Research by academics at the University of Strathclyde and Aston University shows that two out of five women business owners now have customers overseas.
The figure has more than doubled from 20 per cent to 43 per cent in more than a decade for established business owners, and 27 per cent to 42 per cent for new business owners.
But the report also identifies a growing gender gap among significant exporters. The proportion of women business owners with a majority of their customers abroad has dropped by more than half since the recession began.
The study, entitled ‘Exporting by Male and Female Entrepreneurs over the Business Cycle,’ - carried out by Professor Jonathan Levie, of Strathclyde Business School and Professor Mark Hart, of Aston Business School – shows that there has been no such drop among male entrepreneurs.
Professor Levie said: “Far fewer women entrepreneurs now source most of their customers from overseas markets than they did before the recession. But this is not the case for men.”
The academics say the decline in the proportion of female entrepreneurs involved in larger scale export activity are unclear.
However Professor Mark Hart said it could be down to the fact that, in the downturn, women were not as willing as men to leave themselves open to as many risks overseas, such as currency fluctuations and the vagaries of the export market.
Professor Hart said: “Further research is required to identify reasons for the gap in export intensity and what might be done about it.
“The decline is particularly noticeable for those in the most export intensive businesses. There has been no such decline among males, and there was not this gender difference a decade ago.”
The paper’s findings come from the detailed analysis of databases from the UK Global Entrepreneurship Monitor, (GEM), covering the major economic cycle of 2002 to 2013.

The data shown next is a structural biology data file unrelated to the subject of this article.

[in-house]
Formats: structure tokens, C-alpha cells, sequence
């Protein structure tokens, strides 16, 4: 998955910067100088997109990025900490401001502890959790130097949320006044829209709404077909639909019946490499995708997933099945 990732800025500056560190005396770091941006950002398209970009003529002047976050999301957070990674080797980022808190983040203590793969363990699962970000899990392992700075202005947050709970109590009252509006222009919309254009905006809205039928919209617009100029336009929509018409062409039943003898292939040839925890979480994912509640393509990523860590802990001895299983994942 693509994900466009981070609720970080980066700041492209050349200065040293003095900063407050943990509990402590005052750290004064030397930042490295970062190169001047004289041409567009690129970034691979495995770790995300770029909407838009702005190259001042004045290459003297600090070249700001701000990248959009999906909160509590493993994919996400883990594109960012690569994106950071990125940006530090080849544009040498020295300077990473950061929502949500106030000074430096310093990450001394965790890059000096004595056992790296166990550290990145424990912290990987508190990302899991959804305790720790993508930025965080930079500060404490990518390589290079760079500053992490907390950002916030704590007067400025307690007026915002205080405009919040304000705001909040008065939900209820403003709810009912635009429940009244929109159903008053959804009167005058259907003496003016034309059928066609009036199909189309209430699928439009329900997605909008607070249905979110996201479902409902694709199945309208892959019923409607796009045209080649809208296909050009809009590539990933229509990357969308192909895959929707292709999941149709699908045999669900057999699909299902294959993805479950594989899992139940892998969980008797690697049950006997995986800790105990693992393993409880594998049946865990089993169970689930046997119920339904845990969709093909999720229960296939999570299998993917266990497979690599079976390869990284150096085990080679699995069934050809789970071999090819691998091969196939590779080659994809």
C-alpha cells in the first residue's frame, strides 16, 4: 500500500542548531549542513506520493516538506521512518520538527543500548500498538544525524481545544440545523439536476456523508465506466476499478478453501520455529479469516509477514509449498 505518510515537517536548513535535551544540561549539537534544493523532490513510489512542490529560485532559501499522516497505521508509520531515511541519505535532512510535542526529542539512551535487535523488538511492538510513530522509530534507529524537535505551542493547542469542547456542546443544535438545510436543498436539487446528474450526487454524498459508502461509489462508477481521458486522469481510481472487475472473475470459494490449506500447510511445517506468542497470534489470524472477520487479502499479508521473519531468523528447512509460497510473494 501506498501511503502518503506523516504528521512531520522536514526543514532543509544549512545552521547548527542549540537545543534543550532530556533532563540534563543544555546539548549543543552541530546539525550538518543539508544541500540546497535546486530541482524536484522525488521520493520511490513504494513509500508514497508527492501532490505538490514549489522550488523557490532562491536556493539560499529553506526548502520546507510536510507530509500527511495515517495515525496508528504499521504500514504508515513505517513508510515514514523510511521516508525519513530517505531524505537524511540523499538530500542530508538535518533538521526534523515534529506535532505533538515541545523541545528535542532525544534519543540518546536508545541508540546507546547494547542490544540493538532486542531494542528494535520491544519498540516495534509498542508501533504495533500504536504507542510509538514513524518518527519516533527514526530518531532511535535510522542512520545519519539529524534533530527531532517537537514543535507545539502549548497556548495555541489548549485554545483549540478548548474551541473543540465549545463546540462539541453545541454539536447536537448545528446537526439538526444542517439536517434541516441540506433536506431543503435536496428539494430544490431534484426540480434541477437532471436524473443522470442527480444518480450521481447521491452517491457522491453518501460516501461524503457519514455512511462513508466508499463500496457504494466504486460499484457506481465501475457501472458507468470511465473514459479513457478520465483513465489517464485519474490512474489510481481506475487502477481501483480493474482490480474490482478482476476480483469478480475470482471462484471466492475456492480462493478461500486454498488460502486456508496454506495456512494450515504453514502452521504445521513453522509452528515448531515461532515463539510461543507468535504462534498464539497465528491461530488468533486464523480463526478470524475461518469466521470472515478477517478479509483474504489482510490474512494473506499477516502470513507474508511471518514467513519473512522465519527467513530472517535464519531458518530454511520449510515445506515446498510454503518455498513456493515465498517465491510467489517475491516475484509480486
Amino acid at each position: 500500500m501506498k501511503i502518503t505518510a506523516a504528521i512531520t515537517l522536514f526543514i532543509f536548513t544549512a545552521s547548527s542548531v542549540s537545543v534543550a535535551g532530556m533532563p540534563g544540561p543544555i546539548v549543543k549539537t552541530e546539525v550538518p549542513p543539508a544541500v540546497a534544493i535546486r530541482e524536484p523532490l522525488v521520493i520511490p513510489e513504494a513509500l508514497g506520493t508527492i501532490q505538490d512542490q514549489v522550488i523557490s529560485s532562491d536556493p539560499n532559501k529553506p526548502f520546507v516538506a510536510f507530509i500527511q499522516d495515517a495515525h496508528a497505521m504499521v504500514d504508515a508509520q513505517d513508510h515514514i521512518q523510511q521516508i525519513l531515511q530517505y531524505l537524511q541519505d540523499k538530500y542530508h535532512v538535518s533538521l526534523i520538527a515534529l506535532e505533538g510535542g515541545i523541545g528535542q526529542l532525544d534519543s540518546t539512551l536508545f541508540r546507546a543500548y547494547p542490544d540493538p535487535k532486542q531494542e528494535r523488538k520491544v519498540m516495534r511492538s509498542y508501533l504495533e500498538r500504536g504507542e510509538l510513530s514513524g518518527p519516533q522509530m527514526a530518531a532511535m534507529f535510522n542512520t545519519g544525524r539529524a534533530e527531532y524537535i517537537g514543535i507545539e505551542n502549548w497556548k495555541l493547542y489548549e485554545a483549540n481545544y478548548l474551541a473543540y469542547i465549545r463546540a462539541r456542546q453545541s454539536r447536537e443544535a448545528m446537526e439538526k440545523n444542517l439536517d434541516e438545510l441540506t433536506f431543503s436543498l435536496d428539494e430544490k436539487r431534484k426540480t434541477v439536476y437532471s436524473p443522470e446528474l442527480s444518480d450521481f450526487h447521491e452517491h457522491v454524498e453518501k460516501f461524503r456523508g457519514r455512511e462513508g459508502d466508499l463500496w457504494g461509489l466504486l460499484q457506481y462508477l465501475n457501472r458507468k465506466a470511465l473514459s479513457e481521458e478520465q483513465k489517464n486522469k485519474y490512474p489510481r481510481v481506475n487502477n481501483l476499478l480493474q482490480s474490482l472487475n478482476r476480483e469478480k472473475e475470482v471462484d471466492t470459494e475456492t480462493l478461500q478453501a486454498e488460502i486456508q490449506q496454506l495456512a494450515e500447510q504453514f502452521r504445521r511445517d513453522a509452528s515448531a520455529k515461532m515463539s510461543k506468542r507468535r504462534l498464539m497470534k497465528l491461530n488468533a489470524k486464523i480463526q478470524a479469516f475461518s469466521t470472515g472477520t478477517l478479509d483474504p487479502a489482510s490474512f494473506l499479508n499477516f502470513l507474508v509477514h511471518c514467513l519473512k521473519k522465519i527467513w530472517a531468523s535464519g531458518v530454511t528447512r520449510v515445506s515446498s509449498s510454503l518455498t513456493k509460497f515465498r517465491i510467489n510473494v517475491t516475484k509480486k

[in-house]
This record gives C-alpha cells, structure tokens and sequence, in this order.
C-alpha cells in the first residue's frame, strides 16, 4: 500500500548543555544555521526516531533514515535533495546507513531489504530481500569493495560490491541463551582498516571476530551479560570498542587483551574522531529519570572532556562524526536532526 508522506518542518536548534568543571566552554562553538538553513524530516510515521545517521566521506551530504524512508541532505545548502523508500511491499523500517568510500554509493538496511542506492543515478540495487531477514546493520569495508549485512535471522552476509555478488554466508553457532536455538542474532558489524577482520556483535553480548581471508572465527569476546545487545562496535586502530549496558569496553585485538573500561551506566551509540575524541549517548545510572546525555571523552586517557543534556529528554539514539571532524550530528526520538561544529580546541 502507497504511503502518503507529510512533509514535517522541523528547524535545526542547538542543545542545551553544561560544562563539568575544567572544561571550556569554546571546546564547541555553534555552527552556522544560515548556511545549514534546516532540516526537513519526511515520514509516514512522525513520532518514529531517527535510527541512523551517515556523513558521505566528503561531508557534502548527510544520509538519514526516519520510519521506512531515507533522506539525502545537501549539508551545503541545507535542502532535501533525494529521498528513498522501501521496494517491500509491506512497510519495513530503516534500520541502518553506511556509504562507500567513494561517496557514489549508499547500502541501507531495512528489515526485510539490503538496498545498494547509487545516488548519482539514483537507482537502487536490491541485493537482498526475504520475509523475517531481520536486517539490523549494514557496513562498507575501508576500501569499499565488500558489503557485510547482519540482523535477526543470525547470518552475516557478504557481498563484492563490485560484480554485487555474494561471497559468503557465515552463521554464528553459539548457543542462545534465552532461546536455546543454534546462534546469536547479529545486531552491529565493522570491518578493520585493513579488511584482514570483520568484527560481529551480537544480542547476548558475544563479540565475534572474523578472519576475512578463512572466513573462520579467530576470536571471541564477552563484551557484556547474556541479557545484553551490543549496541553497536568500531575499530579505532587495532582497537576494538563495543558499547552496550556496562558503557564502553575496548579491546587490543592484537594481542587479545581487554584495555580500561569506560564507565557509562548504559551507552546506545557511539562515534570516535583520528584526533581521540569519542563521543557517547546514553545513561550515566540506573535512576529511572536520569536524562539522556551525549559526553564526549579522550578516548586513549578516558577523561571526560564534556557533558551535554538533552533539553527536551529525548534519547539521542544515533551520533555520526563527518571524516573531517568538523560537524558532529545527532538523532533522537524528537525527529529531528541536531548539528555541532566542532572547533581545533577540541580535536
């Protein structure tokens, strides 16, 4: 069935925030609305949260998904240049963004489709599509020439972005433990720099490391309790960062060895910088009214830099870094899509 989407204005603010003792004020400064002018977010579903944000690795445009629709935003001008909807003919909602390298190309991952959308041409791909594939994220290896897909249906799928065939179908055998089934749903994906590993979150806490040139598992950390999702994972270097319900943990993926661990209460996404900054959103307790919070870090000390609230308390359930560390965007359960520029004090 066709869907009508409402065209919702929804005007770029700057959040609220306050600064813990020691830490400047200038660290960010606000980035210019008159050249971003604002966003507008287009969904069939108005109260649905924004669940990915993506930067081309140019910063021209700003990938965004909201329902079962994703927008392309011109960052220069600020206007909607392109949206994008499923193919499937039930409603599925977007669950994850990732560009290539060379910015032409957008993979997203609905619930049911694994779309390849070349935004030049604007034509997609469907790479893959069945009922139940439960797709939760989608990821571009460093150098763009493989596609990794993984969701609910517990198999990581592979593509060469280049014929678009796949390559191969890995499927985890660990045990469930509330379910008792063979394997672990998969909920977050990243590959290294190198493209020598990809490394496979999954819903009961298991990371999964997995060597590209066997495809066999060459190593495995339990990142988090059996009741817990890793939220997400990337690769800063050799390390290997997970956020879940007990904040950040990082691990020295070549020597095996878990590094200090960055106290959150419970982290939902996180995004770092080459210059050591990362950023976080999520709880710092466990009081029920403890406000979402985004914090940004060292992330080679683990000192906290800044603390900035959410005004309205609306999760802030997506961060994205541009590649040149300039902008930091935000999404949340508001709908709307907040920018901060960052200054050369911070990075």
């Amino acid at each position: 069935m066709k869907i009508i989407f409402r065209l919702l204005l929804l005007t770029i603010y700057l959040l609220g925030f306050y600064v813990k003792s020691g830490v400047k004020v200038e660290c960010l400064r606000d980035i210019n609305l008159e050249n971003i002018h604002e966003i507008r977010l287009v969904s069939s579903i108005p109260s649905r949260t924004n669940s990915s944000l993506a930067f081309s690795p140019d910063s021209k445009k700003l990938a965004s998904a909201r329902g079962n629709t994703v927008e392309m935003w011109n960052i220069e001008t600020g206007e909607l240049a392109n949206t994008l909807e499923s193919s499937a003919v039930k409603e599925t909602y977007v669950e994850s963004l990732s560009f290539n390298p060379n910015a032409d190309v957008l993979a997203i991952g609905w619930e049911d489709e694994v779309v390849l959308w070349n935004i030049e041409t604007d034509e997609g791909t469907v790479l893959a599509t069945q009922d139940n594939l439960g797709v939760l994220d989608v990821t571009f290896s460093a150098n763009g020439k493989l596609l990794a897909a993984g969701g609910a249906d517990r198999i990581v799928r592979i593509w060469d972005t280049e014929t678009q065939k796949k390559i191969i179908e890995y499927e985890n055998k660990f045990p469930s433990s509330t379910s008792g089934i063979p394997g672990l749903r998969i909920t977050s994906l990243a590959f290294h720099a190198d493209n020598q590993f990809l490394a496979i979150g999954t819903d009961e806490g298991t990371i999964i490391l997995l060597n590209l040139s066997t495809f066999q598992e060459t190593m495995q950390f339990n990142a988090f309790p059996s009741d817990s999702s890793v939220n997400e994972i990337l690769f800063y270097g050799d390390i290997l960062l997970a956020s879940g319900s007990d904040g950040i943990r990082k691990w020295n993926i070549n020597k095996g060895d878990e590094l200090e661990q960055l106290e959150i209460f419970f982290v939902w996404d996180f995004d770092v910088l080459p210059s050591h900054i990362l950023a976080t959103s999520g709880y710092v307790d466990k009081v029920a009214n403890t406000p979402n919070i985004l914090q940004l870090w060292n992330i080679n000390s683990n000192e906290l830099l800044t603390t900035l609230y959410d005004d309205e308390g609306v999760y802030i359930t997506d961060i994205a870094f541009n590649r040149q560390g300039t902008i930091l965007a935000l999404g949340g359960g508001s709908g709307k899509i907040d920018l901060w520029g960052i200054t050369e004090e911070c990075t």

Notes To Editors
A full copy of the paper ‘Exporting by Male and Female Entrepreneurs over the Business Cycle’ can be found at http://www.aston.ac.uk/aston-business-school/research/projects/gem/
About the Authors
Professor Mark Hart
Mark Hart is Professor of Small Business and Entrepreneurship at Aston Business School and has dedicated over 35 years to researching and teaching in the area of SMEs and entrepreneurship.
A highly respected international scholar, Professor Hart, has held the Chair in Small Business and Entrepreneurship at Aston University since 2008. He is also currently the Programme Director and Academic Lead on the Goldman Sachs 10,000 Small Businesses programme in the Midlands and is Deputy Director of the national Enterprise Research Centre (www.enterpriseresearch.ac.uk). Its mission is to understand the drivers of small business growth.
He also co-directs GEM in the UK with Professor Jonathan Levie.
Professor Hart received the Queen’s Award for Enterprise Promotion in April this year (2014) for his ground-breaking work in enterprise research, policy and practice.
Professor Jonathan Levie
Jonathan Levie is a Professor in the Hunter Centre for Entrepreneurship at the University of Strathclyde, where he is Director of Knowledge Exchange. He has held research and teaching posts at the London Business School, Babson College (US), INSEAD (France) and University College, Cork (Ireland).
Professor Levie was associate co-ordinator of the Global Entrepreneurship Monitor (GEM) in its founding year and has served as an elected member of the board of the Global Entrepreneurship Research Association (GERA). He is currently a member of GERA’s Research and Innovation Committee and recently project managed a major grant from the EC DG Employment, Social Affairs & Inclusion for the Global Entrepreneurship Research Association.
He also co-directs GEM in the UK with Professor Mark Hart, of Aston Business School, and is a co-investigator at the UK’s Enterprise Research Centre, where he is engaged in research on ambition and venture growth.
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